1 Biography 2 Partial bibliography 3 References 4 Further reading
Teapot of 1879
Dresser was born in Glasgow, Scotland, of a Yorkshire family. At age 13, he began attending the Government School of Design, Somerset House, London. He received training in design and took botany as his specialization. He lectured on the new subject of Art Botany to complete his studies before his appointment in 1855 as Professor of Artistic Botany in the Department of Science and Art, South Kensington. He wrote a series of articles that appeared in the Art Journal in 1857, "Botany as Adapted to the Arts and Art Manufactures". In 1858 he sold his first designs. In 1850 the University of Jena, Germany, where Schleiden held the chair, granted a conventional doctorate to Dresser on his submission of his books Rudiments of Botany (1859) and Unity in Variety (1859) and a short paper on plant structure; as Dresser did not attend the university his doctorate was awarded in absentia.
Soup pot, 1888
From this early date his design work widened to include carpets, ceramics, furniture, glass, graphics, metalwork, including silver and electroplate, and textiles printed and woven. He claimed to have designed "as much as any man" at the International Exhibition London 1862. As early as 1865 the Building News reported that in the early part of his career he had been active as a designer of wallpapers, textiles and carpets, and the most active revolutioniser in the decorative art of the day. He wrote several books on design and ornament, including The Art of Decorative Design (1862), The Development of Ornamental Art in the International Exhibition (1862), and Principles of Design (1873), which was addressed in the preface to "working men". In 1899 The Studio magazine found it was possible to quote this book "page after page and not find a line, scarcely a word, that would not be endorsed by the most critical member of the Arts and Crafts Association today." In effect Dresser set the agenda adopted by the Arts and Crafts movement at a later date. In 1873 he was requested by the American Government to write a report on the design of household goods. En route for Japan in 1876 he delivered a series of three lectures in the Philadelphia Museum and School of Industrial Art and supervised the manufacture of wallpapers to his design for Wilson Fennimore. He was commissioned by Messrs Tiffany of New York to form a collection, whilst in Japan, of art objects both old and new that should illustrate the manufactures of that country. In four months in 1876/1877 Dresser travelled about 2000 miles in Japan, recording his impressions in Japan, its Architecture, Art and Art-Manufactures. He represented the South Kensington Museum whilst in Japan, and was received at court by the Emperor, who ordered Dresser to be treated as a guest of the nation – all doors were open to him. He was requested by the Japanese Government to write a report on 'Trade with Europe'. His pioneering study of Japanese art is evident in much of his work which is considered typical of the Anglo-Japanese style. From 1879 to 1882 Dresser was in partnership with Charles Holme (1848–1923) as Dresser & Holme, wholesale importers of Oriental goods, with a warehouse at 7 Farringdon Road, London , next door to those of the American inventor and abolitionist, Thaddeus Hyatt (1816–1901).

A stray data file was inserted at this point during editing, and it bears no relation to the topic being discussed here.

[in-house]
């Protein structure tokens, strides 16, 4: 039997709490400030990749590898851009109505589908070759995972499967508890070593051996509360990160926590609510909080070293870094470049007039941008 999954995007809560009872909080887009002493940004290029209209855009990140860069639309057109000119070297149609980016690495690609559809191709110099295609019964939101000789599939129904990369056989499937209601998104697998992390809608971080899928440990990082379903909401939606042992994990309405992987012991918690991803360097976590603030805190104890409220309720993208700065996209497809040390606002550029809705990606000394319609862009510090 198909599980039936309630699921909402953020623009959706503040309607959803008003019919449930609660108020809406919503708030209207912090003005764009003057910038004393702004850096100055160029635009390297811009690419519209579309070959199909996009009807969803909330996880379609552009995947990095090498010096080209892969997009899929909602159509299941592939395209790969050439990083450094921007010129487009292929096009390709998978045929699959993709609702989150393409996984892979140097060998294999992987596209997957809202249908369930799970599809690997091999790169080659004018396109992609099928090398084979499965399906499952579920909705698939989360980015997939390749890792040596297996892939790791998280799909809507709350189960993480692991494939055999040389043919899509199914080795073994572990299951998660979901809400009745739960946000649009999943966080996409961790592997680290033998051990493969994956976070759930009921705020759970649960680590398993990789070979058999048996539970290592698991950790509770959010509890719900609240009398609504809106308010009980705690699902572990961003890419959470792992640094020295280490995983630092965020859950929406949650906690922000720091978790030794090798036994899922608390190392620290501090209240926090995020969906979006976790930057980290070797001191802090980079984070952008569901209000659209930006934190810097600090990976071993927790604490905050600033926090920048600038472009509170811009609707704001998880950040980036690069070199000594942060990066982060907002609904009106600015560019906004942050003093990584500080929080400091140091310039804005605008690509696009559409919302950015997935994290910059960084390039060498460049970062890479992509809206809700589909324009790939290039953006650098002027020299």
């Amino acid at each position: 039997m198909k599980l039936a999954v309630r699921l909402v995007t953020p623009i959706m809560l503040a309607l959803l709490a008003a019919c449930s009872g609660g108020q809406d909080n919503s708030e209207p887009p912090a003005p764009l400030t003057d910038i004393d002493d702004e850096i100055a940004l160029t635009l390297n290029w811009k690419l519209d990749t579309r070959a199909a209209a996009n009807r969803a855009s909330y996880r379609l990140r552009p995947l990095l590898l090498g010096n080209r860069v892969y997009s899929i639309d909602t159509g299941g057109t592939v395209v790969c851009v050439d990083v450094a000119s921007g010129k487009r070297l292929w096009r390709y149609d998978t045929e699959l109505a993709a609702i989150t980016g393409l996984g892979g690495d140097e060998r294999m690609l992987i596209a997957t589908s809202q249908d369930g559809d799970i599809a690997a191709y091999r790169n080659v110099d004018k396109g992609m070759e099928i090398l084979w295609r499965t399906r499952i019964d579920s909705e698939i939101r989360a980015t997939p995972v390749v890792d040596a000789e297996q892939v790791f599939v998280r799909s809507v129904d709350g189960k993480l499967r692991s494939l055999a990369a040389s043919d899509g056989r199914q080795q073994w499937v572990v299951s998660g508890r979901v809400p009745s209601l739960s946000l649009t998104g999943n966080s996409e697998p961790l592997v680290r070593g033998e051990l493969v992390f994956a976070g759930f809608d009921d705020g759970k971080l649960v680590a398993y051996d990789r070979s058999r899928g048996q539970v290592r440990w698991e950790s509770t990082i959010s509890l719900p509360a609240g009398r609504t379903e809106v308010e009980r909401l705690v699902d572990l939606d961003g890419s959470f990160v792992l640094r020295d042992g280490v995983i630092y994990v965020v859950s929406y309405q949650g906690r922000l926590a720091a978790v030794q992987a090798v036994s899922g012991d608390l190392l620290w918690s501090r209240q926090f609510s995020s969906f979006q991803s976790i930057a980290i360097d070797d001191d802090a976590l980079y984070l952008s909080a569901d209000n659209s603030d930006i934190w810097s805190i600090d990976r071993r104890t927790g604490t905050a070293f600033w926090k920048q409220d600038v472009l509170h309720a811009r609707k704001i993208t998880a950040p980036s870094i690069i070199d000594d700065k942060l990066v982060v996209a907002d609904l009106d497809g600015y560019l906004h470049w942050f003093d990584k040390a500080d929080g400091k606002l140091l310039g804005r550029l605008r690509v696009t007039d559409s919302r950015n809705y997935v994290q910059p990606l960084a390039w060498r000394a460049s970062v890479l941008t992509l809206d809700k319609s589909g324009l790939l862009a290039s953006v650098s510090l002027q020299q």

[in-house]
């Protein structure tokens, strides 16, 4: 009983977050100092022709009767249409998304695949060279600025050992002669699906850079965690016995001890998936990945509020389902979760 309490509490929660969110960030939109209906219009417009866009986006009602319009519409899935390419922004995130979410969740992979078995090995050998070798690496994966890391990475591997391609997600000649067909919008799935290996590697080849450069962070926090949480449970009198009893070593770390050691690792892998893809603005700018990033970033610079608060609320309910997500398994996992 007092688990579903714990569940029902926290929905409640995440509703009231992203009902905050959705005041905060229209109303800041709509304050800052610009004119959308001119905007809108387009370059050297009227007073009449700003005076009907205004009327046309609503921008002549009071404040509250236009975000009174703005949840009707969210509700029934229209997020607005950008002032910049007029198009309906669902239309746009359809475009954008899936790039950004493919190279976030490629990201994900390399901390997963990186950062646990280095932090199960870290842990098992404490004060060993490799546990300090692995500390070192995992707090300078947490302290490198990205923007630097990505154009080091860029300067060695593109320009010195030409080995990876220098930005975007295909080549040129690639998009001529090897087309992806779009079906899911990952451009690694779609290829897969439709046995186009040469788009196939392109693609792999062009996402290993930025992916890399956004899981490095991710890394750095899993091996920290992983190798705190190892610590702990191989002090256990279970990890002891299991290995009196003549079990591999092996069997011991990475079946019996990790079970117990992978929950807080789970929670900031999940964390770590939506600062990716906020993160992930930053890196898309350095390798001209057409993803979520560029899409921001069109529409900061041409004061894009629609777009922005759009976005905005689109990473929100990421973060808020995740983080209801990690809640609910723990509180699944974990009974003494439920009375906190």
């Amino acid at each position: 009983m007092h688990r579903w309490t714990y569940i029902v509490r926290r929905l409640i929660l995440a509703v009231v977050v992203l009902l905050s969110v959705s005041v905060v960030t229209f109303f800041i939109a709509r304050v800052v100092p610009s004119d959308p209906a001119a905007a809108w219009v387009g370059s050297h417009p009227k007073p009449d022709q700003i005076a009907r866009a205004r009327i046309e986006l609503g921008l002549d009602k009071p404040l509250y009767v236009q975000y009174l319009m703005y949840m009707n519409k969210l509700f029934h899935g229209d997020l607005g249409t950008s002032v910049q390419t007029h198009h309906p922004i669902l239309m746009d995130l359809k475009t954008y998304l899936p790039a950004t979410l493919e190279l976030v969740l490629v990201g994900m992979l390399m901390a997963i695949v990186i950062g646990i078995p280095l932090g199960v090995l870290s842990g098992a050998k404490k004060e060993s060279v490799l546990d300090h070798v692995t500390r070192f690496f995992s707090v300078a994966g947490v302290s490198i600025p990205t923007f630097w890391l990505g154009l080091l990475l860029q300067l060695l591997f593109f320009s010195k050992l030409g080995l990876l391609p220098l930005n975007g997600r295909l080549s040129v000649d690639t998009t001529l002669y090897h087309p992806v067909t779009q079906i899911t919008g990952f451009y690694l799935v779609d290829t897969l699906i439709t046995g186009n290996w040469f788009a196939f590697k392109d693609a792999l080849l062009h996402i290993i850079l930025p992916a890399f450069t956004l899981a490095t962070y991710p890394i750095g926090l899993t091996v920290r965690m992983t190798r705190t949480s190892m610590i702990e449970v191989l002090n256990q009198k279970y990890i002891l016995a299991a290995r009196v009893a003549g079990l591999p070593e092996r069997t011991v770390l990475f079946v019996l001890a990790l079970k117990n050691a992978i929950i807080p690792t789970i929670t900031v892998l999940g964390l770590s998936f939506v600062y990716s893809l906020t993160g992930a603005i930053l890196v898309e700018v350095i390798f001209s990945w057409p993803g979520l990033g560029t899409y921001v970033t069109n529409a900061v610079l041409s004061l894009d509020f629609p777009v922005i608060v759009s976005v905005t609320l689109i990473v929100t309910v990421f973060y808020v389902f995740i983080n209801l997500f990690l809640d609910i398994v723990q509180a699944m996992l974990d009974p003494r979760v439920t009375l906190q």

Christopher Dresser. Soup Plate, Persia Pattern, 1886 Brooklyn Museum
Between 1879 and 1882, as Art Superintendent at the
Botany diagram, about 1855,
Unity in Variety as Deduced from the Vegetable Kingdom (1859) The Rudiments of Botany, Structural and Physiological (1859) Popular Manual on Botany (1860) The Art of Decorative Design (1862) Development of Ornamental Art in the International Exhibition (1862) General Principles of Art, Decorative and Pictorial, with hints on colour, its harmonies and contrasts (1868) Principles of Decorative Design (1873) Studies in Design (1875) Japan, its Architecture, Art and Art-Manufactures (1882) Modern Ornamentation (1886)
^ a b W.Halen. Christopher Dresser, 1990, p.17 ^ a b Morley, Christopher. Dresser's Decorative Design. 2010 p.256 ^ The dream factory. Alessi since 1921.p.115 ^ The Blackden Trust – Benefactors – Chris Lynch
Flanders, Judith. Inside the Victorian Home: a Portrait of Domestic
Life in Victorian England. New York: W. W. Norton, 2004.
Halen, Widar. Christopher Dresser, a Pioneer of Modern Design.
Phaidon: 1990. ISBN 0-7148-2952-8.
Durant, Stuart. Christopher Dresser. 1993
Snodin, Michael and John Styles. Design & The Decorative Arts,
Britain 1500–1900. V&A Publications: 2001.
Whiteway, Michael. Christopher Dresser. A Design Revolution. V & A
Publications, Cooper-Hewitt National Design Museum, Smithsonian
Institution, London 2004. ISBN 1-85177-427-0.
Lyons, Harry. Christopher Dresser. The People's
Wikimedia Commons has media related to Christopher Dresser.
This article's use of external links may not follow's policies or guidelines. Please improve this article by removing excessive or inappropriate external links, and converting useful links where appropriate into footnote references. (June 2016) (Learn how and when to remove this template message)
WorldCat Identities VIAF: 49322359 LCCN: n50029621 ISNI: 0000 0001 1061 5429 GND: 11852738X SUDOC: 033794030 BNF: cb124620434 (data) BIBSYS: 90397445 ULAN: 500042183 NDL: 00914889 BNE: XX1307165 RKD: 230